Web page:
In recent years, proteomics techniques have been used successfully to search for functional marker proteins associated with meat quality characteristics in livestock. However, there are only a few reports on the quality of poultry meat. Also, protein markers usually depend on the specific type of animal, breed, gender, environmental conditions and specific organization. Differential enrichment of protein after MALDI-TOF/ MS/MS to detect and analyze two-dimensional gel electrophoresis to isolate differential-rich proteins in Thai native chicken breast in both groups (high and low shear force). Three key proteins associated with the shear force of chicken breast are identified as Pyruvate Kinase (PKM2), Phosphoglycerate Mutase 1 (PGAM1) and Trihosphosphate Isomerase 1 (TPI1). These three proteins showed a positive correlation with chicken cutting energy values. The relationship between protein expression levels showed that PGAM1 and TPI1 expression levels were positively correlated, although PKM2 was not significantly correlated with PGAM1 expression levels. These three proteins, which are differently abundant, belong to the glycolytic pathway.
Proteomics analysis revealed significantly increased expression of beta-anoles, pyruvate kinase and creatine kinase in broiler meat slaughtered by gas stunning, indicating that gas-excellent slaughter accelerated energy metabolism and reduced meat quality. Protein analysis of commercial broiler chickens at the same feeding conditions at different ages and at different transport times revealed that eight proteins were associated with age differences, two proteins were associated with pre-mortem transport time, and two proteins were associated with age and transport time. Differential proteins are mainly involved in biological processes such as metabolism, cell division and apoptosis control.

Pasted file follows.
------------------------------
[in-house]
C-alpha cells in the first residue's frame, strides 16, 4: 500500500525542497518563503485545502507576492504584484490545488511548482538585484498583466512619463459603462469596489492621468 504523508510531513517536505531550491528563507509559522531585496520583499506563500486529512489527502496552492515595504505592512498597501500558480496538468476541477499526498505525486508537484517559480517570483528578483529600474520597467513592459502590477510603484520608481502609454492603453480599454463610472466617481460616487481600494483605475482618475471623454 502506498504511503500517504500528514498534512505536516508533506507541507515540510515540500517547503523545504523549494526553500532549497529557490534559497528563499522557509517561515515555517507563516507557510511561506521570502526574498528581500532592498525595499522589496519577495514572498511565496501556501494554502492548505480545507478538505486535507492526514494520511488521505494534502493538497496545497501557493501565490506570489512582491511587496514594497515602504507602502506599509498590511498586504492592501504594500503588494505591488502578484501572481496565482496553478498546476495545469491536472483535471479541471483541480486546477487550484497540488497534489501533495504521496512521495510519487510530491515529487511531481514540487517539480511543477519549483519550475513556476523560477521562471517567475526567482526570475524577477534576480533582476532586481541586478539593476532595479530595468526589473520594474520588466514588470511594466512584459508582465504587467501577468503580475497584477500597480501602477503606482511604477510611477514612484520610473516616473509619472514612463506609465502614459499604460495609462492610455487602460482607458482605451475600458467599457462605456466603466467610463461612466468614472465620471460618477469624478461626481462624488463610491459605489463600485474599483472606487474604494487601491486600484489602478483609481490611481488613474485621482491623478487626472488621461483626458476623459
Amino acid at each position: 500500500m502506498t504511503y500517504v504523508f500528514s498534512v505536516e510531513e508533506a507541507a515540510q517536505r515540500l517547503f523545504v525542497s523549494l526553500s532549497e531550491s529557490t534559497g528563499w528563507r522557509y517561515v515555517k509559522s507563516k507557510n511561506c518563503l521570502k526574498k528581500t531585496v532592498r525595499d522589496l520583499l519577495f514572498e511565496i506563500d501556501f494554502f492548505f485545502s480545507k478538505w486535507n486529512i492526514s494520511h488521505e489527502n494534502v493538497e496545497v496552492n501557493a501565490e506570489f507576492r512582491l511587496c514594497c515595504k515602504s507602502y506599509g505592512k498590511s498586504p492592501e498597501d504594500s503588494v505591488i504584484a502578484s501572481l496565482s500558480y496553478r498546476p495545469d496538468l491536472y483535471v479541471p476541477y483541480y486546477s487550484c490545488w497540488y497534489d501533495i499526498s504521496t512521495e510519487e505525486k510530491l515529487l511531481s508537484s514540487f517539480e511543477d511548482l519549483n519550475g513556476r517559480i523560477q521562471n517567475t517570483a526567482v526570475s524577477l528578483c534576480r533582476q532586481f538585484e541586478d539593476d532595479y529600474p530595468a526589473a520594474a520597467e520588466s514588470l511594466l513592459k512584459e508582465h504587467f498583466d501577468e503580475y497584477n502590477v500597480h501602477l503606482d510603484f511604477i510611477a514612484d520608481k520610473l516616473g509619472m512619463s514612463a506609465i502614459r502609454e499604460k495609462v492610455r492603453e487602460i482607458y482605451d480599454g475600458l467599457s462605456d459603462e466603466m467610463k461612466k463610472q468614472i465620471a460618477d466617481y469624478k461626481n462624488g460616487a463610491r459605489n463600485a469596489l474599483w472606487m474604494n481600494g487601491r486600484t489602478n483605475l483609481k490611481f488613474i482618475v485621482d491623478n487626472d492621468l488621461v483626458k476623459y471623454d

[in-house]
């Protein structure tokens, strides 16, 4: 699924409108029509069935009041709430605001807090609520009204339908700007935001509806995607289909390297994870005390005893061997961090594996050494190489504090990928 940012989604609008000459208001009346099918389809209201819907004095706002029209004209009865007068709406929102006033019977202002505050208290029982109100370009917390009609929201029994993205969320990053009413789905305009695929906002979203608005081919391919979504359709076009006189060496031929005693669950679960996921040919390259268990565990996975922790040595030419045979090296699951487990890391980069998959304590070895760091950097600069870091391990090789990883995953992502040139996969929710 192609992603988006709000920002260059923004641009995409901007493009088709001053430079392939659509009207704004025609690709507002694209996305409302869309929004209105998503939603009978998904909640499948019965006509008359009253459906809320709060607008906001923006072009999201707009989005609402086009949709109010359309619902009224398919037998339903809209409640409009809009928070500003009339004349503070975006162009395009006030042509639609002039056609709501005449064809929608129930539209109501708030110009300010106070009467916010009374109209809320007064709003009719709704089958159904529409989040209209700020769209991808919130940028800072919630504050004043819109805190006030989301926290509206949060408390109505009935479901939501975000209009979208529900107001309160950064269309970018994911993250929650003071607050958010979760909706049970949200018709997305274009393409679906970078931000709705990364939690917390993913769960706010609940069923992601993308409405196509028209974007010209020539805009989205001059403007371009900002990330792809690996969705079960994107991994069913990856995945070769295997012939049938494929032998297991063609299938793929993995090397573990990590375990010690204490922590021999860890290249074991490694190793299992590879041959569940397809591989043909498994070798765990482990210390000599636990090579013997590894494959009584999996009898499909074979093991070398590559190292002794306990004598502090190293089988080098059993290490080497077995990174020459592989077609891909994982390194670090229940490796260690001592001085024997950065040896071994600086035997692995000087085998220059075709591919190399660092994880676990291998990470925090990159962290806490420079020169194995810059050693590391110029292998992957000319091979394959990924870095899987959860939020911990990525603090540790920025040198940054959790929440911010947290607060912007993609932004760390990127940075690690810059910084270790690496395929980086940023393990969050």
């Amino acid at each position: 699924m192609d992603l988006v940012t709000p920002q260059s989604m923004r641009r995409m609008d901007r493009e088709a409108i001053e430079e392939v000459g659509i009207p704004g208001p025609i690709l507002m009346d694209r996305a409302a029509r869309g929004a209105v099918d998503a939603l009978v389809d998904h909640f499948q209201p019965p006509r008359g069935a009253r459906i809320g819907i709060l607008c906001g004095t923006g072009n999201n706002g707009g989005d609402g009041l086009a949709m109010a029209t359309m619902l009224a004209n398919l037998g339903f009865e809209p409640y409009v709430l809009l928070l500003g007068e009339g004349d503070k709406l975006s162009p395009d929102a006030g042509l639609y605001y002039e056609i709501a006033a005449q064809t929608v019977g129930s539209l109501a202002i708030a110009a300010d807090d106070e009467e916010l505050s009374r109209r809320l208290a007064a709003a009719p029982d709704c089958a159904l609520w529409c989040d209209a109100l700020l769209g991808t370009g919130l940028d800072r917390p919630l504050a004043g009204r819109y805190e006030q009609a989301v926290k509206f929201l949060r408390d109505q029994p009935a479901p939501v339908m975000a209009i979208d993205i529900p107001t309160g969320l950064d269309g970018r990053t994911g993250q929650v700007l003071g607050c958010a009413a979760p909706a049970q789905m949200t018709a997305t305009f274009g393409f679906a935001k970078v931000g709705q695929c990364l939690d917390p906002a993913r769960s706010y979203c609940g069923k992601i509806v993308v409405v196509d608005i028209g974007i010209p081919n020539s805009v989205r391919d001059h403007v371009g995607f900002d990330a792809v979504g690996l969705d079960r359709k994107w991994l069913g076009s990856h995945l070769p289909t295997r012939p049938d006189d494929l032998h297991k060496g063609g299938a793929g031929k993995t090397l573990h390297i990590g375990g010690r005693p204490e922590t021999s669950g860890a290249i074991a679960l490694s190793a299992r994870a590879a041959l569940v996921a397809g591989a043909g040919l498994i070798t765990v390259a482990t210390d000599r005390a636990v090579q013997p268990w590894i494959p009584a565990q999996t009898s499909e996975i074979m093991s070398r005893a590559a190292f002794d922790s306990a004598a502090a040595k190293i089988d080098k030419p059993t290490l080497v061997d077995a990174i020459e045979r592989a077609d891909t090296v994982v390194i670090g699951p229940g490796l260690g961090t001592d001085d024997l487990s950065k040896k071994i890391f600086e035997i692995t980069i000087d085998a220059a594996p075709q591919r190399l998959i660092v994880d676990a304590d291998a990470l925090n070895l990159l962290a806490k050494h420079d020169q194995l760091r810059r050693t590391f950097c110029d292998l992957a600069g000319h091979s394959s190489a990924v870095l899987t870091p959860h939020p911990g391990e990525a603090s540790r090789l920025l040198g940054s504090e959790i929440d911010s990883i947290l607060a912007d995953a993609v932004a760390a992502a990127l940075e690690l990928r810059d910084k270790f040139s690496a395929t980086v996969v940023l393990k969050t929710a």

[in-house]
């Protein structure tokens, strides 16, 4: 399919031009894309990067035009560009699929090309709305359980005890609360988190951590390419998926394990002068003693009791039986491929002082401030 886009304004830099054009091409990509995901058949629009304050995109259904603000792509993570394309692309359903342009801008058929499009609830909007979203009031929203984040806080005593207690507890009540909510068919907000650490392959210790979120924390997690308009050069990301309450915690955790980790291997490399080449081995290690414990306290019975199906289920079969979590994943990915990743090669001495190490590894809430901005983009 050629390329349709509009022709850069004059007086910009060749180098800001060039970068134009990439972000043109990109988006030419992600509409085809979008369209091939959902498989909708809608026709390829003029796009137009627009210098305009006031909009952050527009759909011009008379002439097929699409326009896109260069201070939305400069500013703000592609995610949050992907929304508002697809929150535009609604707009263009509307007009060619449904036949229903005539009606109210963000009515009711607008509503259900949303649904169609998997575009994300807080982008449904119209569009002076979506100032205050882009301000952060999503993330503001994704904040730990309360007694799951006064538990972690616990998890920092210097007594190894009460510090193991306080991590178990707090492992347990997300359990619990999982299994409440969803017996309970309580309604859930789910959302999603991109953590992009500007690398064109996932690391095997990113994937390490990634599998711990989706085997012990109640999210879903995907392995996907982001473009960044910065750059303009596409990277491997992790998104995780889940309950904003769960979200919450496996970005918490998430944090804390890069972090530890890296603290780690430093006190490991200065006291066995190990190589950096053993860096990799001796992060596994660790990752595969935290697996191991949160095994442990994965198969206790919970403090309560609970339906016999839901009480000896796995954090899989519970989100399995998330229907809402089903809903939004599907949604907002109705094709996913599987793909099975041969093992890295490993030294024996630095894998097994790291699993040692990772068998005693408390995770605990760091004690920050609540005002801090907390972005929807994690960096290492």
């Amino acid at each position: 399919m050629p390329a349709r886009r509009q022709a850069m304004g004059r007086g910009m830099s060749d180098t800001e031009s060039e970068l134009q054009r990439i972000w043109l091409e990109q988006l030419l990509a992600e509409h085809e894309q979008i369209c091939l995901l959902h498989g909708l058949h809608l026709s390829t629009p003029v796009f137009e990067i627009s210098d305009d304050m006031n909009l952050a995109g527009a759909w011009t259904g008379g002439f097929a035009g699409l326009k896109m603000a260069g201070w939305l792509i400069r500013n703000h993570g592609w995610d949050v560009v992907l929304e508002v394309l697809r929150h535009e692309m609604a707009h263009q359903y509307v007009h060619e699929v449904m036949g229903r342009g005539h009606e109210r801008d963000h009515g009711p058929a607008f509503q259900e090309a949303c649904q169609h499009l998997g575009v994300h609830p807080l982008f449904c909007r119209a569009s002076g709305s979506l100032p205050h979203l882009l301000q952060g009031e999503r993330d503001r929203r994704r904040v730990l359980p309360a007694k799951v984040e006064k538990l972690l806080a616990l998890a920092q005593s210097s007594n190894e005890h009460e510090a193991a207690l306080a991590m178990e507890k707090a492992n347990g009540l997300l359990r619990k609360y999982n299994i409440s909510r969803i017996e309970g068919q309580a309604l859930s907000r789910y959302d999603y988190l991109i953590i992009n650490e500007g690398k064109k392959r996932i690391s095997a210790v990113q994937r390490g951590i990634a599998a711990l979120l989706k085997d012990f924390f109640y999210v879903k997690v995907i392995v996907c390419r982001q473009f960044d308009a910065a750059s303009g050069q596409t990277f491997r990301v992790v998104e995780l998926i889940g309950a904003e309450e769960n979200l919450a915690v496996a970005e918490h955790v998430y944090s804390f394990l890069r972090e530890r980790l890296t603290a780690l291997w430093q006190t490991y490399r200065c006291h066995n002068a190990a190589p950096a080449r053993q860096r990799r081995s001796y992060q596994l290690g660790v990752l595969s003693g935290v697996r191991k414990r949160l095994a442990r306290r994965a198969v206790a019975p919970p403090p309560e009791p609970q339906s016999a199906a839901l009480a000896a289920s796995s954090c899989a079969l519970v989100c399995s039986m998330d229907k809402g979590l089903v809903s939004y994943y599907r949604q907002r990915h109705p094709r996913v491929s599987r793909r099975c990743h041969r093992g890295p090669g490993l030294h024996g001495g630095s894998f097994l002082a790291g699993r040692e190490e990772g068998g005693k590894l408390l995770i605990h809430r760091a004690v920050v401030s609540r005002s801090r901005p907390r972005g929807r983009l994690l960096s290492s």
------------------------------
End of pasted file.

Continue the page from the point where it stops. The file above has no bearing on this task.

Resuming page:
There is a shortage of reports using proteomics for the identification of chicken species. 2-DE and MALDITOF- MS were used to distinguish and identify proteins that are abundantly different from the chicken breast of three Thai native chicken breeds of the same age. Analysis of total protein expression in AA broilers and large bone marrow liver at different growth stages revealed that differently abundant proteins are mainly functional proteins related to multiple metabolic pathways such as carbohydrate metabolism, energy production, fat metabolism, and cell formation. Nucleotide metabolism, qPCR certification showed that enrichment levels of GLDC, FABP, SARDH, DMGDH and TXNRD1 corresponded to their mRNA expression. These proteins serve as potential targets and biomarker proteins for gene regulation and improving meat quality.
Meat quality is the most important determinant of the economic performance of meat products. High standards of performance (edible, processing and growth) and quality recognition are crucial to the poultry industry. It has been demonstrated that it is possible to study molecular mechanisms and biomarkers that indicate changes in chicken quality through proteomics. The exact function of differently rich proteins in relation to the quality of chicken meat requires further research and validation. More in-depth research is also needed that could translate meat adulteration into new methods and techniques for faster and more accurate identification.